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Guidelines for People With Disabilities in Emergencies
Persons with disabilities should prepare for an emergency situation before hand and should be familiar with your needs during an evacuation. You are encouraged to convey these needs to your instructor at the beginning of each semester. While attending class, try to position yourself near a doorway for an easier exit. Become familiar with the building and its exits.
The following guidelines are important to follow:
BUILDING MARSHALS and volunteers should familiarize themselves with these procedures in order to assist in planning for the evacuation of people with physical and sensory disabilities.
The same procedure outlined for the Mobility Impaired should be used. Crutches, canes and walkers should NOT be left behind.
Evacuation is difficult and uncomfortable for both the rescuers and the people being assisted. Some people have conditions that can be aggravated or triggered if they are moved incorrectly. Remember that environmental conditions (smoke, debris, loss of electricity) will complicate evacuation efforts. The following guidelines are general and may not apply in every circumstance.
Occupants should be invited to volunteer ahead of time to assist disabled People in an emergency. If a volunteer is not available, designate someone to assist who is willing to accept the responsibility. Volunteers should obtain evacuation training for certain types of lifting techniques. Two or more trained volunteers, if available, should conduct the evacuation and relay teams established if the evacuation is more than three flights.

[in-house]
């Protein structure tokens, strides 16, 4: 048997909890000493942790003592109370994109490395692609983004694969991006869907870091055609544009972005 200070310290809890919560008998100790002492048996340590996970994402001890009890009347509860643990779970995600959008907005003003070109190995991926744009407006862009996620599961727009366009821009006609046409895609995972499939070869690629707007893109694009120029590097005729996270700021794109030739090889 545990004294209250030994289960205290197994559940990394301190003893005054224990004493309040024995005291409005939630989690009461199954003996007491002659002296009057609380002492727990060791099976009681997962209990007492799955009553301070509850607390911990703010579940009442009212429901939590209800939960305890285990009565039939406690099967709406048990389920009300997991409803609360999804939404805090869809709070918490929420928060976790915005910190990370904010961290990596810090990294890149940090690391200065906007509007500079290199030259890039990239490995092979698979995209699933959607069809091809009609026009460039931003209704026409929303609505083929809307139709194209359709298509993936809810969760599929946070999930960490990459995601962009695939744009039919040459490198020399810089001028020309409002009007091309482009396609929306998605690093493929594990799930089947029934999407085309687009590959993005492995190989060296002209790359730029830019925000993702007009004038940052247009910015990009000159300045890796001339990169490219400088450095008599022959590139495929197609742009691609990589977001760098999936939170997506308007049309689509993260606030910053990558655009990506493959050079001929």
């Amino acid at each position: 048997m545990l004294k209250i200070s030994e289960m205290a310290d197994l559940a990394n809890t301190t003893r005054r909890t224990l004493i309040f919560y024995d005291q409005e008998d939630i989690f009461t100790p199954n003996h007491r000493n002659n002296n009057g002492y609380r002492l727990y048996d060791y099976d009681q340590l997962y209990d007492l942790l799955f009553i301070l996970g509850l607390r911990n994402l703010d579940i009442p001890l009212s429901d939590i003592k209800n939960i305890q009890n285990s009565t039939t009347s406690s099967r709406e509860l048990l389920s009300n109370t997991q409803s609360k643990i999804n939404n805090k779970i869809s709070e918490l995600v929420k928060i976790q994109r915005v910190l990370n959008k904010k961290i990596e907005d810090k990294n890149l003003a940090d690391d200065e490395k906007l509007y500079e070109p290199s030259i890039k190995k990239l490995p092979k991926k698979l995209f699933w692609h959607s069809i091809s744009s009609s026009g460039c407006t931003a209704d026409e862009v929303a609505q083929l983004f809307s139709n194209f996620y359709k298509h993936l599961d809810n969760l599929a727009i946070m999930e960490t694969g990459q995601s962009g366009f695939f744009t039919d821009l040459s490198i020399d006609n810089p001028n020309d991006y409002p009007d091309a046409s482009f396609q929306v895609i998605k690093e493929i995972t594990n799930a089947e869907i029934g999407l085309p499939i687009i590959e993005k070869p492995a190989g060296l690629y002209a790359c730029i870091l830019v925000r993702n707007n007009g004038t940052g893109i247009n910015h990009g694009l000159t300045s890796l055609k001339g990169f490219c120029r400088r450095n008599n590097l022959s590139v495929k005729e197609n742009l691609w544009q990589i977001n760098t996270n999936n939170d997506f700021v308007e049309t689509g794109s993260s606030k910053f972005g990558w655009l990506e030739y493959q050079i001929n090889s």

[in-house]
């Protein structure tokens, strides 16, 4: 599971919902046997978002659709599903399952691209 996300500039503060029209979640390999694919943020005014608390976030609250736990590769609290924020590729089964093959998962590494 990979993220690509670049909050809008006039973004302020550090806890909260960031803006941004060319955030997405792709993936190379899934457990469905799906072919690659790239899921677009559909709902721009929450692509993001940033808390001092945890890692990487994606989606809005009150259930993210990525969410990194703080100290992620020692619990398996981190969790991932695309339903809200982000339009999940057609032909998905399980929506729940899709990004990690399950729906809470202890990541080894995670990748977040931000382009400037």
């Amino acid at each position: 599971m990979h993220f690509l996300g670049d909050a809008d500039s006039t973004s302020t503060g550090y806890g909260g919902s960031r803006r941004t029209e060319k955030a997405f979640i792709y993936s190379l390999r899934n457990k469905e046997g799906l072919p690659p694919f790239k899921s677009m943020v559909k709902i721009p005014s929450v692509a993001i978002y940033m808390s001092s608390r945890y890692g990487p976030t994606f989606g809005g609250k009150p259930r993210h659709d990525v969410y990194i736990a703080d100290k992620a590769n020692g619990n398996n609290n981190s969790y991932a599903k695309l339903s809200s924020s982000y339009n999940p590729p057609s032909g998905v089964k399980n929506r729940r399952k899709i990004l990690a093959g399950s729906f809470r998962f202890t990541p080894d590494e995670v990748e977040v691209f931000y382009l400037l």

Always ask disabled people how you can help before attempting any rescue technique or giving assistance. Ask how they can best be assisted or moved, and if there are any special considerations or items that need to come with them. Lifting a person may be harmful. Ask their preference about being carried forward or backward down a flight of stairs. Ask whether a seat cushion or pad should be brought along. Wheelchairs were not designed to handle the stress of lifting. Batteries may have to be removed and life support equipment could be connected.